Our paper / my first dissertation chapter is published today in Royal Society Open Science! Open-access = no paywall, so everyone can read it.
Here we asked if large-bodied animal species are more successful than small-bodied animal species, or if a mostly-meat diet or a plant-based diet or neither makes a difference in how long a species would last. Among North American fossil dogs of the past 40 million years, we found that large species tend to have shorter durations than small species, but the relationship between species duration and diet is not as straightforward. Dogs with more specialized diets at opposite ends of the spectrum, like those that consume very little meat (hypocarnivores) and those that consume mostly meat (hypercarnivores), tend to have shorter durations than middling species (mesocarnivores). At least for dog species, a generalized diet appears linked to success.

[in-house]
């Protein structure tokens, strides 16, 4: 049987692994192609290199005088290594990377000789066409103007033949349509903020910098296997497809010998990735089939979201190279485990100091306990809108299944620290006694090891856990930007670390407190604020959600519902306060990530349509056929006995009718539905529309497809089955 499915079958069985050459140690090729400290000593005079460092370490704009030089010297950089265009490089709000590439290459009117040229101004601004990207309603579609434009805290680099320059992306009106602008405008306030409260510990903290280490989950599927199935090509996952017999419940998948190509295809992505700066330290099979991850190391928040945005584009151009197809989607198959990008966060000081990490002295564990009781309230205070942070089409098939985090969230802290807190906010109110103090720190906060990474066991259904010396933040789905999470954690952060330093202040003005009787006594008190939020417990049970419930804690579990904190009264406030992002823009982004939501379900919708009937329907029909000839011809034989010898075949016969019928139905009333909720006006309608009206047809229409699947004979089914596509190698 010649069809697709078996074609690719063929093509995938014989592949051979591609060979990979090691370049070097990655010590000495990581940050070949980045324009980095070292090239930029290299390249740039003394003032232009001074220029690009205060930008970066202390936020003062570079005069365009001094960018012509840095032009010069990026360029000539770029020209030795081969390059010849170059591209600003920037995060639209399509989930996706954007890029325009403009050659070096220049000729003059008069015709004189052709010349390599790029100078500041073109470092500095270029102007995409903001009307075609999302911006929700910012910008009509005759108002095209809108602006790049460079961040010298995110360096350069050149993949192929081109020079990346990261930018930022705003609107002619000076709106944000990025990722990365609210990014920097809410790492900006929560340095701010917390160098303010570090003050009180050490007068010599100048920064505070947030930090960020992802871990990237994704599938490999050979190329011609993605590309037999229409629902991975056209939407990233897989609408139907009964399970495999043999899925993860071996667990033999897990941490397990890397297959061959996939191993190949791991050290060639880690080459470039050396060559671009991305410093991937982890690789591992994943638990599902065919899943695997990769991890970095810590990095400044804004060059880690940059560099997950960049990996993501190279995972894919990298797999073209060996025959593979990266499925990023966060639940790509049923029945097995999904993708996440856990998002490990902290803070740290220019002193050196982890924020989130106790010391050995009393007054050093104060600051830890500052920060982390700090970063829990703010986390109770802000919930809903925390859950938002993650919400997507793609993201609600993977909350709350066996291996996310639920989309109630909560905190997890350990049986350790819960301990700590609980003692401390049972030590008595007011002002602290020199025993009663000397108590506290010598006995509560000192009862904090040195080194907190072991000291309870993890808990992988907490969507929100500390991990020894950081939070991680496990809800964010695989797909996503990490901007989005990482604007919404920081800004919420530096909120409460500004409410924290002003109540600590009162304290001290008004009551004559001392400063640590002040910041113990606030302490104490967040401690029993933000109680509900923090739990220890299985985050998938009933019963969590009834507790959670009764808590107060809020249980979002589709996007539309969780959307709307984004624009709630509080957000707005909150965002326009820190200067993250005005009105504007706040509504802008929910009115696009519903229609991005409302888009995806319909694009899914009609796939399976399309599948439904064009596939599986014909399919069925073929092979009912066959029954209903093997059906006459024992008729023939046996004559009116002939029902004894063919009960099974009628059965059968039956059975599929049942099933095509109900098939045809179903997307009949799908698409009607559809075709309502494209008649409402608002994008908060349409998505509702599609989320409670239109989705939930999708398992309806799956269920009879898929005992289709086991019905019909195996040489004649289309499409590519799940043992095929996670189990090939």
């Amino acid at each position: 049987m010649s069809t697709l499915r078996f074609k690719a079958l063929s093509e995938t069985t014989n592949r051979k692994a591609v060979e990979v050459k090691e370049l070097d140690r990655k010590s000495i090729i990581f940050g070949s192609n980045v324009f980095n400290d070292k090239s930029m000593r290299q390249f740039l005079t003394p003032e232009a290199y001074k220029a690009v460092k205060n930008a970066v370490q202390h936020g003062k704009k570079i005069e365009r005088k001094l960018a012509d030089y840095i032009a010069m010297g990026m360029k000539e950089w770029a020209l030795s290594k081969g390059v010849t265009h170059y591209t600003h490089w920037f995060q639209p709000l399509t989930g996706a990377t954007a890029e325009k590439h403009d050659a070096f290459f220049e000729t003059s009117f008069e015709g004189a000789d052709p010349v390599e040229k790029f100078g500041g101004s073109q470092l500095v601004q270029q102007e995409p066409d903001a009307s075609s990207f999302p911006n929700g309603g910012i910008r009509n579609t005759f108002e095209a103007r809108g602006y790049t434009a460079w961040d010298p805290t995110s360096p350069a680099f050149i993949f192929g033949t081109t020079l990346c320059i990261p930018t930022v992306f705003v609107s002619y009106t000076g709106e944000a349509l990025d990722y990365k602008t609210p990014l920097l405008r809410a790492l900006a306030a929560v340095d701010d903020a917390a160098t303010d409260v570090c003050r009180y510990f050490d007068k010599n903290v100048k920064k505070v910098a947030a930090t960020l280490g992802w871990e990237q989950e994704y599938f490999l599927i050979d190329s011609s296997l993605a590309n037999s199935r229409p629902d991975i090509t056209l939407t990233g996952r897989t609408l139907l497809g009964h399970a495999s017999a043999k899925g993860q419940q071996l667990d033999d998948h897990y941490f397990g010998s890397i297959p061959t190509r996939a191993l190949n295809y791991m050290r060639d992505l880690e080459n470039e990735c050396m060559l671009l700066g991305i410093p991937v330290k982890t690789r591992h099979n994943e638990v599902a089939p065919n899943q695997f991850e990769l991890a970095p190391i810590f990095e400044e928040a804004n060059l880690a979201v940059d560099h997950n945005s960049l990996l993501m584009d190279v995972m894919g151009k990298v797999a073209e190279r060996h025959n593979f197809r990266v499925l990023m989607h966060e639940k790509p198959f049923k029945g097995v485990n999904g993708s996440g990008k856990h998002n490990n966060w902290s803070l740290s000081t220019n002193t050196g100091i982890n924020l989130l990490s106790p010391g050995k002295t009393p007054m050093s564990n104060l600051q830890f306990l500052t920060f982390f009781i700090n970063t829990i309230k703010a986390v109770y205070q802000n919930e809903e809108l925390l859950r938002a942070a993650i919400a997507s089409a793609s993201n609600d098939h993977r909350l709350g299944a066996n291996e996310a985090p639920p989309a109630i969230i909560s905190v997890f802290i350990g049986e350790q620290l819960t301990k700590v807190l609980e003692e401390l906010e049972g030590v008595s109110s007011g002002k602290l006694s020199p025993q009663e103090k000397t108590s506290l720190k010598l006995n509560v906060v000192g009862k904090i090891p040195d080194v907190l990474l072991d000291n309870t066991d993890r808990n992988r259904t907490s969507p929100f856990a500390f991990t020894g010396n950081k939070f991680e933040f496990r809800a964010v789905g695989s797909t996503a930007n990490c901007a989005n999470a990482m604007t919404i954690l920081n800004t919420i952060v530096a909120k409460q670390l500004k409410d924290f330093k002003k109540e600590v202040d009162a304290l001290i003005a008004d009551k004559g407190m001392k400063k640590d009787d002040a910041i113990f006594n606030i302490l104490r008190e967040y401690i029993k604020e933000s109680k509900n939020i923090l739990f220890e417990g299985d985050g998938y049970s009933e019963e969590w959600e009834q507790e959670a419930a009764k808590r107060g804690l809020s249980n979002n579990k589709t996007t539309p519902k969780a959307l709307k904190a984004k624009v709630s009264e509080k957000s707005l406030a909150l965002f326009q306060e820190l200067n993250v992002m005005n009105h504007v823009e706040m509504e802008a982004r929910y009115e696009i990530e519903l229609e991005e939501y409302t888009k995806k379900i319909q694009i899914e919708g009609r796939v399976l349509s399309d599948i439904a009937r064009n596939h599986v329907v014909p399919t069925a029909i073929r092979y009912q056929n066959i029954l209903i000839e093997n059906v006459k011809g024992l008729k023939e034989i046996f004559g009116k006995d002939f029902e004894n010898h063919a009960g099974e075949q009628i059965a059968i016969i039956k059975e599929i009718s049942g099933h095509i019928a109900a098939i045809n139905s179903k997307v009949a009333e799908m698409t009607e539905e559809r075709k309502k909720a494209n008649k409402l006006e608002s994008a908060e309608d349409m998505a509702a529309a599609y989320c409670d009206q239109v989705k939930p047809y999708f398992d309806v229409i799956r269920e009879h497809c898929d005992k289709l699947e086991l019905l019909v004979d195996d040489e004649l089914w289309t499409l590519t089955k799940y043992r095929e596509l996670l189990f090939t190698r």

The fantastic illustration above by Mauricio Anton demonstrates the breadth of body size and diet in North American fossil dogs--we no longer have this diversity today! Drawn to scale: one of the smallest and earliest dogs, Archaeocyon leptodus, which went extinct ~20 million years ago; and the largest and possibly most carnivorous dog, Epicyon haydeni, which disappeared ~6 million years ago and was about the size of a grizzly bear.